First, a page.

Rescue efforts ramped up in the Philippines on Sunday to aid a quarter of a million people caught in the path of Typhoon Mangkhut, as authorities said dozens had been killed in the strongest storm of the year.
Government officials reported Sunday that 54 people had died, with 42 missing. Efforts to locate those still missing will resume on Monday.
President Rodrigo Duterte's spokesman Harry Roque said most of the deaths were due to landslides, mainly in the Cordillera Administrative Region in northern Luzon.
Gov. Crescencio Carino Pacalso of Benguet province told CNN most of those missing are believed to be miners operating in small villages in the municipality of Itogon.
More than 250,000 people were affected by the storm across the country, with around half of those seeking shelter in evacuation centers in the country's north.
Duterte traveled the region Sunday to see the damage and recovery operations, presidential Palace Communications Secretary Martin Andanar told CNN.
Typhoon Mangkhut, also known as Ompong, also lashed Hong Kong with strong winds and heavy rain, as it crossed into the Chinese mainland.
Hong Kong's typhoon alert warning was at its highest level, and the city all but shut down with transport suspended and residents warned to stay indoors.
While the storm has weakened, a T8 warning was still in place into Sunday evening -- meaning that winds with speeds of about 63 kph were expected. Mangkhut was expected to move inland of western Guangdong.
Mangkhut slams into the Philippines
When Mangkhut made landfall in the Philippines Saturday morning at 1:40 a.m. local time, the storm was packing winds of up to 270 kph (165 mph), 120 kph (75 mph) stronger than Hurricane Florence that hit North Carolina.
Rosbin Martin, 54, decided not to leave her house in Buguey, a village on the northern coast of Luzon, for safer ground. She said she and her family prayed as winds stronger than any previous typhoon battered the area.
"The wind was going faster, stronger. We were not that scared because we prayed. We trusted our Almighty Father to save us since we are Catholic," she told CNN.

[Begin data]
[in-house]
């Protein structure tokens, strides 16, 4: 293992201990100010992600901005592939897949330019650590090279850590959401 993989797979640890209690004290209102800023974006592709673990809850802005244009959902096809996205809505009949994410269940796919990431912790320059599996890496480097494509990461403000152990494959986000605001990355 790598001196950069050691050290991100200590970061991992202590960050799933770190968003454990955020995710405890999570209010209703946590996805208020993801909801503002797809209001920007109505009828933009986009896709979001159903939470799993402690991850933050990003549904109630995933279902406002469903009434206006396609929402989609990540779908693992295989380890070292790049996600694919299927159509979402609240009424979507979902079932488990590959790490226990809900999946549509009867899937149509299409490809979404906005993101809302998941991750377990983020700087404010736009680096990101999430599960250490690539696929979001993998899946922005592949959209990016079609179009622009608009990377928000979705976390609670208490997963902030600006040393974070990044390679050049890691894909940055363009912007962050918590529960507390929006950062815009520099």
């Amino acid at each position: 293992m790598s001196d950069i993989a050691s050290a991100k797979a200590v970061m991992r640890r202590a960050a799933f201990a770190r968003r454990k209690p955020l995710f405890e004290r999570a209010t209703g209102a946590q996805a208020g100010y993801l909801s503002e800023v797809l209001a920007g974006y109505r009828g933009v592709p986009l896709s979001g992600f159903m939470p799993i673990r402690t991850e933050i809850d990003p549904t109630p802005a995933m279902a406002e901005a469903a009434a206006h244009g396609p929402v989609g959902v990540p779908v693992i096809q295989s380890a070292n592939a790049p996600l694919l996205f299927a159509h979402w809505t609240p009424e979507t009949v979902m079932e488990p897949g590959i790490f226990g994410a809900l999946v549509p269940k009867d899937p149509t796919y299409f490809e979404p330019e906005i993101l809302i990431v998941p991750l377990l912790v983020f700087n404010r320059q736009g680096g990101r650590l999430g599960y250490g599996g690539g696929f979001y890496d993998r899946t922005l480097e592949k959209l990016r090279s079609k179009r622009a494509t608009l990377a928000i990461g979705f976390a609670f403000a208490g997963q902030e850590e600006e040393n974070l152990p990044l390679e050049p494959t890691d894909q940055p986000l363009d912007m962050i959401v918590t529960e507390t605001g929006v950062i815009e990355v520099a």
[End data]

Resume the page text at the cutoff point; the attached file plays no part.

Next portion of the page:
The roof of Martin's house was damaged but that was nothing compared to the complete destruction of the local gymnasium.
Mary Anne Millare, 48, also opted to sit out the storm with her husband and son in the resort where she works as a caretaker just outside Buguey.
"We are sandwiched here between the river and the West Philippine Sea. We were so afraid. We thought the building we were in would collapse. The wind was very strong. But we thank God the water did not go up," she said.
Millare said she didn't evacuate because she feared looters would raid their home. She's not sure how she's going to afford the repairs.
Death and damage
It'll be days, if not weeks, before the Philippines assesses the full impact of Mangkhut.
However, while the death toll is likely to rise, some relief was expressed Saturday that the storm didn't appear to have caused as much destruction as other recent, less powerful storms.
More than 6,000 people died when Super Typhoon Yolanda hit the Philippines five years ago, the worst in a generation. That storm displaced nearly 4 million people. Many of the survivors ran short of food, water and medicine almost immediately.
Two people reportedly killed by Mangkhut were rescue workers, said Ricardo Jalad, executive director of the Philippines National Disaster Risk Reduction and Management Council. Both were women, killed when a rain-drenched hillside collapsed on them, according to the French news agency AFP.
As of Saturday, the storm had caused 51 landslides in the country's north. Search crews are looking for people reported missing in the mountainous Cordillera region, Tolentino said.
Earlier on Saturday, in the provincial capital Tuguegarao, strong winds lashed buildings, pulling off entire roofs and throwing large chunks of debris into the air.
Tuguegarao airport in northern Luzon, a vital transportation hub, was damaged in the storm, forcing the cancellation of more than 100 local and international flights, according to the Department of Transportation.
Authorities were assessing the damage and trying to repair communication systems, the Philippines News Agency reported.
Storm chaser James Reynolds said Sunday that the airport seemed to be being used as a military base to ferry supplies to affected regions.
The Philippines military had planned to send two C-130 airplanes and 10 helicopters to Cagayan province for typhoon relief and rescue efforts, according to Defense Secretary Delfin Lorenzana, via Philippine News Agency (PNA).
Lorenzana said they'd fly north carrying aid and allowing rescuers to reach remote areas of the mountainous north as soon as the weather improved.